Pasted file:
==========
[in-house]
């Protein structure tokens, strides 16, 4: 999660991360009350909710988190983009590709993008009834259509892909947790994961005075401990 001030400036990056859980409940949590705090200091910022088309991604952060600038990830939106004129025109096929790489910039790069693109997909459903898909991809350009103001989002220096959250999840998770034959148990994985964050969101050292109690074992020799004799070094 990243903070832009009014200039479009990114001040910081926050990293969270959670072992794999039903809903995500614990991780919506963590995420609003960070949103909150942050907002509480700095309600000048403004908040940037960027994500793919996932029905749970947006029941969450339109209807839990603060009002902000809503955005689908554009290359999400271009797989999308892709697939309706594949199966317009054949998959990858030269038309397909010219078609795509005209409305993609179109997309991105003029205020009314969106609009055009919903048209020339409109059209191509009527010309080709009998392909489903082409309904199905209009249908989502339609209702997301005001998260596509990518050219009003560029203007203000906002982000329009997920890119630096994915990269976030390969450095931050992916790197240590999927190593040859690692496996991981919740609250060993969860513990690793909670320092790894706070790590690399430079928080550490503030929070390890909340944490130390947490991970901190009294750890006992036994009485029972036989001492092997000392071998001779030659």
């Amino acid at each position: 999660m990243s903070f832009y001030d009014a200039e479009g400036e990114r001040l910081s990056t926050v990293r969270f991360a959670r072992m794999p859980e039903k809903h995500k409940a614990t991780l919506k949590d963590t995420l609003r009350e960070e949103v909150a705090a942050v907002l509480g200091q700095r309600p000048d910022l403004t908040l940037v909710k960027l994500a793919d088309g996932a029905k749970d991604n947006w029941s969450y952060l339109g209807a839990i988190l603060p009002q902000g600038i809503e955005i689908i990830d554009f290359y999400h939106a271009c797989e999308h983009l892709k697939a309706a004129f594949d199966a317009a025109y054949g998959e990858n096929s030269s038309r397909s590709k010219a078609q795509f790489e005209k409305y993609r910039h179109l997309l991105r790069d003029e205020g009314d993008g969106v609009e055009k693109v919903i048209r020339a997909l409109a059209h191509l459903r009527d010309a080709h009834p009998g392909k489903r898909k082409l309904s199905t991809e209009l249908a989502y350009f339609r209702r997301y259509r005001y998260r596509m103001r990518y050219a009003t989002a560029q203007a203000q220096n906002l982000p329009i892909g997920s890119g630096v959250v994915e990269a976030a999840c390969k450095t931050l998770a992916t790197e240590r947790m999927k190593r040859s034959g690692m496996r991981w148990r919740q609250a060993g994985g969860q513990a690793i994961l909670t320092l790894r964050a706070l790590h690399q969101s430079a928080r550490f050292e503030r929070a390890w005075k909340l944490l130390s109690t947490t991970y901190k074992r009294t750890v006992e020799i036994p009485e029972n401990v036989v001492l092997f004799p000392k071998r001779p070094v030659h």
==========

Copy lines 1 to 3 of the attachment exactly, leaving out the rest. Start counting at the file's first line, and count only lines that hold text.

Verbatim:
[in-house]
């Protein structure tokens, strides 16, 4: 999660991360009350909710988190983009590709993008009834259509892909947790994961005075401990 001030400036990056859980409940949590705090200091910022088309991604952060600038990830939106004129025109096929790489910039790069693109997909459903898909991809350009103001989002220096959250999840998770034959148990994985964050969101050292109690074992020799004799070094 990243903070832009009014200039479009990114001040910081926050990293969270959670072992794999039903809903995500614990991780919506963590995420609003960070949103909150942050907002509480700095309600000048403004908040940037960027994500793919996932029905749970947006029941969450339109209807839990603060009002902000809503955005689908554009290359999400271009797989999308892709697939309706594949199966317009054949998959990858030269038309397909010219078609795509005209409305993609179109997309991105003029205020009314969106609009055009919903048209020339409109059209191509009527010309080709009998392909489903082409309904199905209009249908989502339609209702997301005001998260596509990518050219009003560029203007203000906002982000329009997920890119630096994915990269976030390969450095931050992916790197240590999927190593040859690692496996991981919740609250060993969860513990690793909670320092790894706070790590690399430079928080550490503030929070390890909340944490130390947490991970901190009294750890006992036994009485029972036989001492092997000392071998001779030659």
């Amino acid at each position: 999660m990243s903070f832009y001030d009014a200039e479009g400036e990114r001040l910081s990056t926050v990293r969270f991360a959670r072992m794999p859980e039903k809903h995500k409940a614990t991780l919506k949590d963590t995420l609003r009350e960070e949103v909150a705090a942050v907002l509480g200091q700095r309600p000048d910022l403004t908040l940037v909710k960027l994500a793919d088309g996932a029905k749970d991604n947006w029941s969450y952060l339109g209807a839990i988190l603060p009002q902000g600038i809503e955005i689908i990830d554009f290359y999400h939106a271009c797989e999308h983009l892709k697939a309706a004129f594949d199966a317009a025109y054949g998959e990858n096929s030269s038309r397909s590709k010219a078609q795509f790489e005209k409305y993609r910039h179109l997309l991105r790069d003029e205020g009314d993008g969106v609009e055009k693109v919903i048209r020339a997909l409109a059209h191509l459903r009527d010309a080709h009834p009998g392909k489903r898909k082409l309904s199905t991809e209009l249908a989502y350009f339609r209702r997301y259509r005001y998260r596509m103001r990518y050219a009003t989002a560029q203007a203000q220096n906002l982000p329009i892909g997920s890119g630096v959250v994915e990269a976030a999840c390969k450095t931050l998770a992916t790197e240590r947790m999927k190593r040859s034959g690692m496996r991981w148990r919740q609250a060993g994985g969860q513990a690793i994961l909670t320092l790894r964050a706070l790590h690399q969101s430079a928080r550490f050292e503030r929070a390890w005075k909340l944490l130390s109690t947490t991970y901190k074992r009294t750890v006992e020799i036994p009485e029972n401990v036989v001492l092997f004799p000392k071998r001779p070094v030659h």